Developing a "personal brand" can be advantageous if you're involved in many communities or groups, and if you're blogging or doing any kind of independent, freelance, or consulting work.
Since your resume/CV will be photocopied multiple times, colors are only important to the extent that they copy well to grayscale or black and white. Don't rely on color to convey important information on the page. If you can, provide your resume in a ready-to-print format, such as PDF. If you must provide a Word document, expect that your special fancy font will not be installed on anyone else's computer, and your resume may look bad if they print it from their computer.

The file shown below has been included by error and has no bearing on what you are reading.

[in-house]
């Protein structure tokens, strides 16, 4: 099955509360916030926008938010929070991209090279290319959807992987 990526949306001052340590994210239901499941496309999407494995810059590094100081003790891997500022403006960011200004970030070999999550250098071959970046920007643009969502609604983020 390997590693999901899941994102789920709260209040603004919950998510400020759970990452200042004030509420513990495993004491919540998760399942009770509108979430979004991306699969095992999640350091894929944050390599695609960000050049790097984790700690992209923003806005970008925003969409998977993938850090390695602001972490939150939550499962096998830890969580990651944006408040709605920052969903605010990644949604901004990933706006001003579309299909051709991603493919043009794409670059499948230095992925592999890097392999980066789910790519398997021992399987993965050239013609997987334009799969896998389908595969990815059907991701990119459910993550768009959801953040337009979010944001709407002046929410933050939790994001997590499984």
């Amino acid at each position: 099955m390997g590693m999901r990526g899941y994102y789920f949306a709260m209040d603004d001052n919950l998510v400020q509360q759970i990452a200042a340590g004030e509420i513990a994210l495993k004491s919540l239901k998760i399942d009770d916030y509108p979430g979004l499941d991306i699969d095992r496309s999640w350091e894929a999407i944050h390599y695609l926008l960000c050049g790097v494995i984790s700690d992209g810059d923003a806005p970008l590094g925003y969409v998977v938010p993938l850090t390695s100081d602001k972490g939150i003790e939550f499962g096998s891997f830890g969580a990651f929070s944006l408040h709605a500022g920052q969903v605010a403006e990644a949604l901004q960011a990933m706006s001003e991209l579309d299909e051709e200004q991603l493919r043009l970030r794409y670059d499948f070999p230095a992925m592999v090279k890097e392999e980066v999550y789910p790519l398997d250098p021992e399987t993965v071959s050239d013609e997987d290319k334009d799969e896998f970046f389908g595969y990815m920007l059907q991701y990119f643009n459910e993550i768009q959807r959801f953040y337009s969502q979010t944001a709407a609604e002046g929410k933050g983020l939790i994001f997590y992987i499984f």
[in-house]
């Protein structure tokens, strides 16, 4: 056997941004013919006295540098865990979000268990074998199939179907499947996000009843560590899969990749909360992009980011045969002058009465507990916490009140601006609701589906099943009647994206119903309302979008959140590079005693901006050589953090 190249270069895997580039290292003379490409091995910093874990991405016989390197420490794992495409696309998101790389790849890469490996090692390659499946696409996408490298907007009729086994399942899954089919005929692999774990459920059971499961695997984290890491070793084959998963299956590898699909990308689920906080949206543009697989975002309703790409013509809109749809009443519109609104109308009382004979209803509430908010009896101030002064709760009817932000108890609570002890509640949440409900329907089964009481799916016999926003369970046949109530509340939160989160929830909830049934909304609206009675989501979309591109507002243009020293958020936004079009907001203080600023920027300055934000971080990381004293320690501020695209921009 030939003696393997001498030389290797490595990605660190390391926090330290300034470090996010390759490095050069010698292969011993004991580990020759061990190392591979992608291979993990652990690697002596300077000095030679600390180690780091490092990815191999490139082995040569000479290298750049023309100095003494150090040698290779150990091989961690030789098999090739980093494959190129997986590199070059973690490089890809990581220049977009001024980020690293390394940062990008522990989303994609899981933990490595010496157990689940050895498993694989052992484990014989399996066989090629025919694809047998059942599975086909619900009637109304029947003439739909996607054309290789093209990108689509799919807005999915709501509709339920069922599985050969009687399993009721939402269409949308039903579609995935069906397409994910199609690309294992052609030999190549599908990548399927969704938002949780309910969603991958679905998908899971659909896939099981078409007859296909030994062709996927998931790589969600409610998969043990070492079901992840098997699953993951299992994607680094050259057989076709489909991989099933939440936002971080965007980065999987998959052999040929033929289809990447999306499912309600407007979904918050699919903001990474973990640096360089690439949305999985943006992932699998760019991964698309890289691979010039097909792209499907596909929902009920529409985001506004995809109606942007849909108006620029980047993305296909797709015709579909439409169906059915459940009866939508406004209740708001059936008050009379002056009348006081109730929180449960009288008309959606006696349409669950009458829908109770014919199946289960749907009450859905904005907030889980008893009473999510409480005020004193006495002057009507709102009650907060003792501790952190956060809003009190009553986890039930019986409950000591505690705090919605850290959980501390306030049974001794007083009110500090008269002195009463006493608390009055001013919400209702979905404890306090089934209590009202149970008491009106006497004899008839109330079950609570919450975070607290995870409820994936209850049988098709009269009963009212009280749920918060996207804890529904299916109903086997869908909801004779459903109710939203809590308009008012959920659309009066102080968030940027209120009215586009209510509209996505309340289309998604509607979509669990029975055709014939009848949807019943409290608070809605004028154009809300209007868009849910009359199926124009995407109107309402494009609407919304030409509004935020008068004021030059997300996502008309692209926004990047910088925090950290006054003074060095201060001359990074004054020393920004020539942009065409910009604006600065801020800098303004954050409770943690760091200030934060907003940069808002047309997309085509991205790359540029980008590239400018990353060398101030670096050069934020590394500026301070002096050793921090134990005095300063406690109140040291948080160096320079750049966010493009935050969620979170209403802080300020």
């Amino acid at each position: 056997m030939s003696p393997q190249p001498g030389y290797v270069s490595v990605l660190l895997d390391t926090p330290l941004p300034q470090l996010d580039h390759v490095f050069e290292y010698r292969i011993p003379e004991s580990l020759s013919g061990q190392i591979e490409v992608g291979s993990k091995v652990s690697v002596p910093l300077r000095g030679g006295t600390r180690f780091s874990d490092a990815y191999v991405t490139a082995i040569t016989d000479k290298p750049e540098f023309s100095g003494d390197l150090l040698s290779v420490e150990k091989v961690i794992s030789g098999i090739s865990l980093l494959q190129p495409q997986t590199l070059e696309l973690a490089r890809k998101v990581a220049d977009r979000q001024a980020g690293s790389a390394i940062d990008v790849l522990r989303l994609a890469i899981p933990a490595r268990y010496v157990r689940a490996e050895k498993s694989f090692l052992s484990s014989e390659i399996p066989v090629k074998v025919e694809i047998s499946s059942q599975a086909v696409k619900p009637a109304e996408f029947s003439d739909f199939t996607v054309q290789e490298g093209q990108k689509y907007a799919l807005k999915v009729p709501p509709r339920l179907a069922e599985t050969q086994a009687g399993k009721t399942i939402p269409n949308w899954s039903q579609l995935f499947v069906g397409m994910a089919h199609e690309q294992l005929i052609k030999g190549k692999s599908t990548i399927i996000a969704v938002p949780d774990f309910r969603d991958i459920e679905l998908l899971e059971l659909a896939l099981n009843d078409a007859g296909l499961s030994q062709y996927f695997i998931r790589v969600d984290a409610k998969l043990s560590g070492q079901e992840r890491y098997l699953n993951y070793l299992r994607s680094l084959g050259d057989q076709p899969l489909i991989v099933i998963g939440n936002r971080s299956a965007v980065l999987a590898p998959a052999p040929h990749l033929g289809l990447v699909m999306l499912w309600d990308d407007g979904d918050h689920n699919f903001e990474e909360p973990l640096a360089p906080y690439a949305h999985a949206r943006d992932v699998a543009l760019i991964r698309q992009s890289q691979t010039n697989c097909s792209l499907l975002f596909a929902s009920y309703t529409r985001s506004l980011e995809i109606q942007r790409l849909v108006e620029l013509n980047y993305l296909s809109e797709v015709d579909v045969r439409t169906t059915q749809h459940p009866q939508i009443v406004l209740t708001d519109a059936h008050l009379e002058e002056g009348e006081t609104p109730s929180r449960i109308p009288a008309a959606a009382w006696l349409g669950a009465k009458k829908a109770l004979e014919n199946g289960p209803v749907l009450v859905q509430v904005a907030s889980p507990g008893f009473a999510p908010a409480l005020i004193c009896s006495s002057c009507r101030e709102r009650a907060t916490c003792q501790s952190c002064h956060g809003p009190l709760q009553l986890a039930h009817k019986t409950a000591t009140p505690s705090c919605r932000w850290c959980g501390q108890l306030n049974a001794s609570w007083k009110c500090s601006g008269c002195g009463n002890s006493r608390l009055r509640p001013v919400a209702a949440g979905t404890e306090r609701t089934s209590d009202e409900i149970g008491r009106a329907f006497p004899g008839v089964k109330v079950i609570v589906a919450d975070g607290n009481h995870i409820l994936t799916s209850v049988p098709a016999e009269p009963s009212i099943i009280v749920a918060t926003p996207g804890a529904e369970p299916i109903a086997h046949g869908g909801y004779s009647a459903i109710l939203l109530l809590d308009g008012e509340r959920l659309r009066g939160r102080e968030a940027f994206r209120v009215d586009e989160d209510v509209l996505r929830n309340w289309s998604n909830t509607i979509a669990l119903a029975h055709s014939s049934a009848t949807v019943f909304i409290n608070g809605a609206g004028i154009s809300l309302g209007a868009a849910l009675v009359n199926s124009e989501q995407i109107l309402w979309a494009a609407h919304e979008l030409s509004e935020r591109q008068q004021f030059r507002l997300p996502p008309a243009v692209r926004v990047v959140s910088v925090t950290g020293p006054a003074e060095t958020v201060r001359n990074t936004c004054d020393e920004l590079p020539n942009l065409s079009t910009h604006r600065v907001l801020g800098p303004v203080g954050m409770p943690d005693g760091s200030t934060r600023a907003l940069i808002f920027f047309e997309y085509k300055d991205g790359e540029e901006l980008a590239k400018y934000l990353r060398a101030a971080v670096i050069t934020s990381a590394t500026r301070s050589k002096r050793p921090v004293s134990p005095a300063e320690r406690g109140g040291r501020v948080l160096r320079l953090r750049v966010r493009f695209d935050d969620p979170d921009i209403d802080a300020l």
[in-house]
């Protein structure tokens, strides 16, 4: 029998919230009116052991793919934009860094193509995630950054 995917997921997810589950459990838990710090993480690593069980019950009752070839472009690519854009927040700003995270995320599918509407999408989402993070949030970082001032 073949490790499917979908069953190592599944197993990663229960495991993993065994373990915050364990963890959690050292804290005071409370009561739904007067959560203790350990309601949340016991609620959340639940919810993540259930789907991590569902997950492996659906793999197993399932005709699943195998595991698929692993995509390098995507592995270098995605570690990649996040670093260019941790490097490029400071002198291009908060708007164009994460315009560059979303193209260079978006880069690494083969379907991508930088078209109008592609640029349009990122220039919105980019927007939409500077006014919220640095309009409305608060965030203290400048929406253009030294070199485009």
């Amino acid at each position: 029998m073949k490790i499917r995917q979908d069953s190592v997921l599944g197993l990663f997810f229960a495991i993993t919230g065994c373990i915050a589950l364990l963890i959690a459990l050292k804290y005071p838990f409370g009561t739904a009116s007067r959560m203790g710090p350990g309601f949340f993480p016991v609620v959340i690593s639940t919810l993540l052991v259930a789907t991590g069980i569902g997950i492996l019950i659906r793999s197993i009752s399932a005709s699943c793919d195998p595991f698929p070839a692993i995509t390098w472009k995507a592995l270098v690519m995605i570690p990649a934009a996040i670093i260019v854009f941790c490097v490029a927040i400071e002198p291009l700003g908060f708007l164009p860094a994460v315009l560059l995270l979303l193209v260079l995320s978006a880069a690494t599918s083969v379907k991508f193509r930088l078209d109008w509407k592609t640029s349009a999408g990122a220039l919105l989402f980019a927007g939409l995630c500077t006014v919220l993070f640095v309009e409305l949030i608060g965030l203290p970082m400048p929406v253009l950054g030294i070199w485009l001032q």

Things like whitespace, fonts, and alignment are important. I had what I thought was a pretty good looking page until I saw what my graphic designer brother did to it. He said he hit it with a "pretty stick" and I have to agree the result was better.
Ultimately, a well designed page won't win you as many points as a poorly designed page will cost you. But it's worth it to have someone who knows what they're doing look it over and tap it with a "pretty stick" if needed. It will help ensure you don't get cast aside based on an ugly page.